Published: Thu, October 12, 2017
World | By Paul Elliott

'Sanctuary cities' given 15 days to comply with immigration law

'Sanctuary cities' given 15 days to comply with immigration law

President Donald Trump's Justice Department this week sent letters contending Chicago and Cook County violated federal immigration laws previous year when they were awarded public safety grants.

Chicago, New Orleans, New York, Philadelphia and Cook County, Illinois, "adopt the view that the protection of criminal aliens is more important than the protection of law-abiding citizens and of the rule of law", Attorney General Jeff Sessions said on Thursday. They have until October 27 to provide evidence of compliance, the DOJ said.

It's not the first time the Trump administration has vowed to withhold public safety grants from uncooperative cities.

A federal judge in Texas blocked the enforcement of a state "sanctuary cities" law in August. Immigration is a federal matter.

NBC10 will livestream a press conference with Mayor Jim Kenney at 4:30 p.m.

City leaders have long maintained that fostering a good relationship between the police department and immigrant communities will help keep the city safer.

An additional three policies also may not be in compliance, depending on the way Philadelphia applies them.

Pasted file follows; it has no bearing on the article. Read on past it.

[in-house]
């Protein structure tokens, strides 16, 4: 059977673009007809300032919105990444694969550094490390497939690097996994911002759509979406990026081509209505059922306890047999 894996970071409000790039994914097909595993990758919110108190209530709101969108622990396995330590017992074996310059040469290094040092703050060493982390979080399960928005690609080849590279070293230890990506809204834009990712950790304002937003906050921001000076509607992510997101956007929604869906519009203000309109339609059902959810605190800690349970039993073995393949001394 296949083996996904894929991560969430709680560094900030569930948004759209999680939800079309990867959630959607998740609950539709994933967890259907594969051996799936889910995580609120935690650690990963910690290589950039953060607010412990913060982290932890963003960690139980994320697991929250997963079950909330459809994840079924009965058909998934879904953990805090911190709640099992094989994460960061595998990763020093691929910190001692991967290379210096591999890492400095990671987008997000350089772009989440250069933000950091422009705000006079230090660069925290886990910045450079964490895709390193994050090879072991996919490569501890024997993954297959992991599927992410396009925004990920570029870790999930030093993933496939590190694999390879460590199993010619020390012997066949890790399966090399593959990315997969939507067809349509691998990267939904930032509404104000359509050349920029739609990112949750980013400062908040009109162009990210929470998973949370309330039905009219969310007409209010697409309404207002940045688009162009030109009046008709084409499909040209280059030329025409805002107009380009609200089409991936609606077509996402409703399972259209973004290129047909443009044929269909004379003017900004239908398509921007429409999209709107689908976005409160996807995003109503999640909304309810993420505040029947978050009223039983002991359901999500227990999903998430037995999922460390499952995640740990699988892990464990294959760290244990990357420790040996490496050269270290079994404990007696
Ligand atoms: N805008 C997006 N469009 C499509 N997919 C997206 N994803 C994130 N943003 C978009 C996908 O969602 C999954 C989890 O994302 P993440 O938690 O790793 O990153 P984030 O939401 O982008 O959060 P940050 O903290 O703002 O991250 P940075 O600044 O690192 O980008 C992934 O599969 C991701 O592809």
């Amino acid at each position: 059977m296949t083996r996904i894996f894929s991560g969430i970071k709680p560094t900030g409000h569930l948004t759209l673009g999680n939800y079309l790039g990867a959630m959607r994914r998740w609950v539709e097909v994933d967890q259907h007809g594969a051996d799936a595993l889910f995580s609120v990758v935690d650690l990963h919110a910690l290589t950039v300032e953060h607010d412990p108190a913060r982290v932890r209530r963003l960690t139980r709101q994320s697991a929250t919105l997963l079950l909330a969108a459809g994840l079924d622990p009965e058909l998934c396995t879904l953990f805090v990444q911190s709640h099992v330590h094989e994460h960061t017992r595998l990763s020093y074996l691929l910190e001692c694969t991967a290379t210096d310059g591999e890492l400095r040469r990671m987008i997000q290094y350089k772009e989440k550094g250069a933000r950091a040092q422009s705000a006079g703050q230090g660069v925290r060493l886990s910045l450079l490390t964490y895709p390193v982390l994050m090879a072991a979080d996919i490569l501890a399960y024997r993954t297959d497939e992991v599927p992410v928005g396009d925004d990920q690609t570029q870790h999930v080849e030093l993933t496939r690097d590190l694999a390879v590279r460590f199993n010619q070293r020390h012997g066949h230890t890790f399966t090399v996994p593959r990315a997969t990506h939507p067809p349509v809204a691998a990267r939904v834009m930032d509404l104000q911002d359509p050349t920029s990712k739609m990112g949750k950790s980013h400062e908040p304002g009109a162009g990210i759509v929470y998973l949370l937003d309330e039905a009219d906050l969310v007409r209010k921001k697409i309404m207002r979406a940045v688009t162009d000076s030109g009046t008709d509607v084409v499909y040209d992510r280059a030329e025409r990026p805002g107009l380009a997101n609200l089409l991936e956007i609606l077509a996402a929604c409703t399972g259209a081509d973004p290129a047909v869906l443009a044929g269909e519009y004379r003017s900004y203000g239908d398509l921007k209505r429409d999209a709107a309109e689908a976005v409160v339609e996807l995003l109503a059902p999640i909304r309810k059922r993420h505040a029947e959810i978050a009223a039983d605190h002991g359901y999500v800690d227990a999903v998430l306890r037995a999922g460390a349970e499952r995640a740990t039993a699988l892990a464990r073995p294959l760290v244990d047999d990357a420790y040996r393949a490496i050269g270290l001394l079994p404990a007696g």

The Justice Department began stepping up pressure on Philadelphia and several other cities in April, when it warned in a letter that a policy of not sharing information with Immigration Enforcement agents violates the terms of a police training grant.

Milwaukee County and the State of CT, which did not receive letters in the initial review, were also found to be compliant.

The sanctuary jurisdictions say they are following the law, which says local authorities can not prevent information exchange with federal immigration agents about people's immigration status.

The Justice Department said it had found no evidence that four other jurisdictions - Milwaukee County, Wisconsin, Clark County, Nevada, Miami-Dade County, Florida and the State of CT - were in violation of the statue, known as Section 1373.

The executive order, signed by Kenney on January 4, 2016, directs Philadelphia police to disregard detainer requests unless they are supported by a judicial warrant and involve a person being released after conviction for a first- or second-degree violent felony. That law says local governments "may not prohibit, or in any way restrict" the delivery of information about "the citizenship or immigration status, lawful or unlawful, of any individual" to federal immigration authorities. The Byrne grant applications "required you to comply" with the federal rules, according to the letters dated Wednesday from Acting Assistant Attorney General Alan Hanson and posted on the Justice Department Website.

The Kenney administration received the letter Thursday and is still reviewing it, spokeswoman Lauren Hitt said.

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